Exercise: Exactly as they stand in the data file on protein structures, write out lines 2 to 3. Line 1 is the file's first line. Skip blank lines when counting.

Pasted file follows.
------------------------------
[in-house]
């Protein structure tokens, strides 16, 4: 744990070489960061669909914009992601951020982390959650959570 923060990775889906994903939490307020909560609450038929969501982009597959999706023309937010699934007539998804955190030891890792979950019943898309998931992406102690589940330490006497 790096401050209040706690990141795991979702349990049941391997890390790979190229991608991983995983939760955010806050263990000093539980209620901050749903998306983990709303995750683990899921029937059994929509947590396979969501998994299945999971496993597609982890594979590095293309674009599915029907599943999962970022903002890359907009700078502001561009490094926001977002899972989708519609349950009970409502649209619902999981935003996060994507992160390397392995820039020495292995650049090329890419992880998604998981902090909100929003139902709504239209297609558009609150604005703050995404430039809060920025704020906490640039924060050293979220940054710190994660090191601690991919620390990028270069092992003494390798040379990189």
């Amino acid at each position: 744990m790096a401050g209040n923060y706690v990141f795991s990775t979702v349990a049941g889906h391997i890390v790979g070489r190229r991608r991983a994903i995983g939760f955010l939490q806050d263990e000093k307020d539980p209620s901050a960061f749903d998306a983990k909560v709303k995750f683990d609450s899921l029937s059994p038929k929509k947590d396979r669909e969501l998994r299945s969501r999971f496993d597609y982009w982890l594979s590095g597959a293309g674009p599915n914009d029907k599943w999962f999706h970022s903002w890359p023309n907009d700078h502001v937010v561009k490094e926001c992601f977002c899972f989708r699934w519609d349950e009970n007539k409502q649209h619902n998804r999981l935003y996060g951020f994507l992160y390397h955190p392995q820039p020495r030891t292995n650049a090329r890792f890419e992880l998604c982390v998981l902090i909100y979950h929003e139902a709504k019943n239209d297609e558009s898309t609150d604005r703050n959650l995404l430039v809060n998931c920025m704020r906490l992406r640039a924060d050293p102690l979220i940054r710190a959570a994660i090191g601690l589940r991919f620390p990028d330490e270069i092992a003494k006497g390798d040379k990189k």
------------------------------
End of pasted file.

């Protein structure tokens, strides 16, 4: 744990070489960061669909914009992601951020982390959650959570 923060990775889906994903939490307020909560609450038929969501982009597959999706023309937010699934007539998804955190030891890792979950019943898309998931992406102690589940330490006497 790096401050209040706690990141795991979702349990049941391997890390790979190229991608991983995983939760955010806050263990000093539980209620901050749903998306983990709303995750683990899921029937059994929509947590396979969501998994299945999971496993597609982890594979590095293309674009599915029907599943999962970022903002890359907009700078502001561009490094926001977002899972989708519609349950009970409502649209619902999981935003996060994507992160390397392995820039020495292995650049090329890419992880998604998981902090909100929003139902709504239209297609558009609150604005703050995404430039809060920025704020906490640039924060050293979220940054710190994660090191601690991919620390990028270069092992003494390798040379990189």
């Amino acid at each position: 744990m790096a401050g209040n923060y706690v990141f795991s990775t979702v349990a049941g889906h391997i890390v790979g070489r190229r991608r991983a994903i995983g939760f955010l939490q806050d263990e000093k307020d539980p209620s901050a960061f749903d998306a983990k909560v709303k995750f683990d609450s899921l029937s059994p038929k929509k947590d396979r669909e969501l998994r299945s969501r999971f496993d597609y982009w982890l594979s590095g597959a293309g674009p599915n914009d029907k599943w999962f999706h970022s903002w890359p023309n907009d700078h502001v937010v561009k490094e926001c992601f977002c899972f989708r699934w519609d349950e009970n007539k409502q649209h619902n998804r999981l935003y996060g951020f994507l992160y390397h955190p392995q820039p020495r030891t292995n650049a090329r890792f890419e992880l998604c982390v998981l902090i909100y979950h929003e139902a709504k019943n239209d297609e558009s898309t609150d604005r703050n959650l995404l430039v809060n998931c920025m704020r906490l992406r640039a924060d050293p102690l979220i940054r710190a959570a994660i090191g601690l589940r991919f620390p990028d330490e270069i092992a003494k006497g390798d040379k990189k």